Based on what George RR Martin has said in interviews, some of the storylines and characters are “borrowed” (his word) from fifteenth-century England, in particular the Wars of the Roses and the Hundred Years war. In my opinion, GRRM also found inspiration in other periods from history from other periods, such as the Assyrians, the Spartans, the Mamluks, the Tudors, and the Dark Ages.
But, Martin likes changing his plots to reflect “counterfactual” (what if) versions of history. For example, he creates storylines based on counterfactuals like “What would happen if Edward IV was killed instead of becoming king?” (The Robb Stark plot.)
12. Do you connect any of the characters to known figureheads past or present?
Definitely, but there isn’t a straight one-to-one basis for the characters. George RR Martin has stated he likes to borrow from multiple characters. I believe he often blends several historic figures into one person and add touches of his own when he creates characters. Some examples of “borrowings” from famous people include:
- Robb Stark – partially inspired by a young Edward IV
- Sansa Stark – a blend of Elizabeth of York and possibly Anne Neville (two queens of England)
- Robert Baratheon – a blend of an older Edward IV, Henry VIII, and possibly Edward III maybe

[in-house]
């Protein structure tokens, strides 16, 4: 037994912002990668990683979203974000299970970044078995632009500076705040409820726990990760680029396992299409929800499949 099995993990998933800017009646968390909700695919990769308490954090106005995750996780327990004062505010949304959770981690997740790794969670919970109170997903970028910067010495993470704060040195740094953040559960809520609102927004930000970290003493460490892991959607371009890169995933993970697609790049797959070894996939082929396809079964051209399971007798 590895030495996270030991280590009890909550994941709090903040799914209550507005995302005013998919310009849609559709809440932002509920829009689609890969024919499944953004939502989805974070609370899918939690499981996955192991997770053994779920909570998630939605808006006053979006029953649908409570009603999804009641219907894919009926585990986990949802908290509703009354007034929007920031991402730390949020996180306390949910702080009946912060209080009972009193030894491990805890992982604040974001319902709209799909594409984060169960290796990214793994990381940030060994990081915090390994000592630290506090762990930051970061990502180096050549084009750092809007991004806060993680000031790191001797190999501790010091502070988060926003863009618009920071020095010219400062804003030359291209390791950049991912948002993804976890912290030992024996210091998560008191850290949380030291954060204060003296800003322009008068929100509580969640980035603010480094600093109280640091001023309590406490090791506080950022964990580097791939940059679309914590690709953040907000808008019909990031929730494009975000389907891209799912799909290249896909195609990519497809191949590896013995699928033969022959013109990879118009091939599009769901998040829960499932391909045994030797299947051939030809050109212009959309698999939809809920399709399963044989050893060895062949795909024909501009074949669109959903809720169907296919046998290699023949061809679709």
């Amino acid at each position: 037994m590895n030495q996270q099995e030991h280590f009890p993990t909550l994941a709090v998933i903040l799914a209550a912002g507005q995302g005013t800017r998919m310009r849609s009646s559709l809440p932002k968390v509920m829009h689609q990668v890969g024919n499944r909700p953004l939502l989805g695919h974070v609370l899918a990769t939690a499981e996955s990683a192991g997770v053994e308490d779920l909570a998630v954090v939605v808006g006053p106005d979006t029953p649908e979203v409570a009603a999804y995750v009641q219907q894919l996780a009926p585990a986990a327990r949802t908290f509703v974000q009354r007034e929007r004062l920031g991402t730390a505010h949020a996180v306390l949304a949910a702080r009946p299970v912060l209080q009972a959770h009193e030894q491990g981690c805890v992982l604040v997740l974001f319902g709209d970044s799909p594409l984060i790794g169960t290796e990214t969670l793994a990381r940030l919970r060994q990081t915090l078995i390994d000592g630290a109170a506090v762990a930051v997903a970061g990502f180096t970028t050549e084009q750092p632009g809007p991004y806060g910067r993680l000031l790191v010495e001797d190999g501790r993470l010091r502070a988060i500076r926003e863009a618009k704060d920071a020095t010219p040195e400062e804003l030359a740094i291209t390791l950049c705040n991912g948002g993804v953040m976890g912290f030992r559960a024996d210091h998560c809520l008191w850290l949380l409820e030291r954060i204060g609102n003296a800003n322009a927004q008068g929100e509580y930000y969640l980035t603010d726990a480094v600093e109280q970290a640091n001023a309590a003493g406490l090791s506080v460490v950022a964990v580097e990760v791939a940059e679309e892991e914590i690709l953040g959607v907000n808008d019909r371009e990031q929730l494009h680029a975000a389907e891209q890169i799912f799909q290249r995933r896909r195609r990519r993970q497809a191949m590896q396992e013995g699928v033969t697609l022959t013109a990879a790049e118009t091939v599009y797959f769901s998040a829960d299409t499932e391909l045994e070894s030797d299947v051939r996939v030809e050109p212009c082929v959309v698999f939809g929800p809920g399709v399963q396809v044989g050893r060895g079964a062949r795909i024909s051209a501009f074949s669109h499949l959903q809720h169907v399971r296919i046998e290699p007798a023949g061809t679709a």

- Daenerys Targaryen – (possibly) Cleopatra, Merlin (as a dragonlord), and Henry VII
- Tyrion shares a lot of common ground with Richard III, maybe the erudite side of Anthony Woodville, and a famous dwarf whose name escapes me!
By Jamie Adair
- See http://www.huffingtonpost.com/2011/10/20/us-incomes-falling-as-optimism-reaches-10-year-low_n_1022118.html [↩]
- See http://en.wikipedia.org/wiki/George_Neville,_1st_Duke_of_Bedford [↩]
- A master stone mason made just over 16 livres 16 sol. This assumes a livres to pounds equivalency, which may not have been the case. For the stone mason wage, see “The Role of Dress in the Image of Charles the Bold” by Margaret Scott on p. 51 in Flemish Manuscript Painting in Context: Recent Research ed. Elizabeth Morrison, Thomas Kren [↩]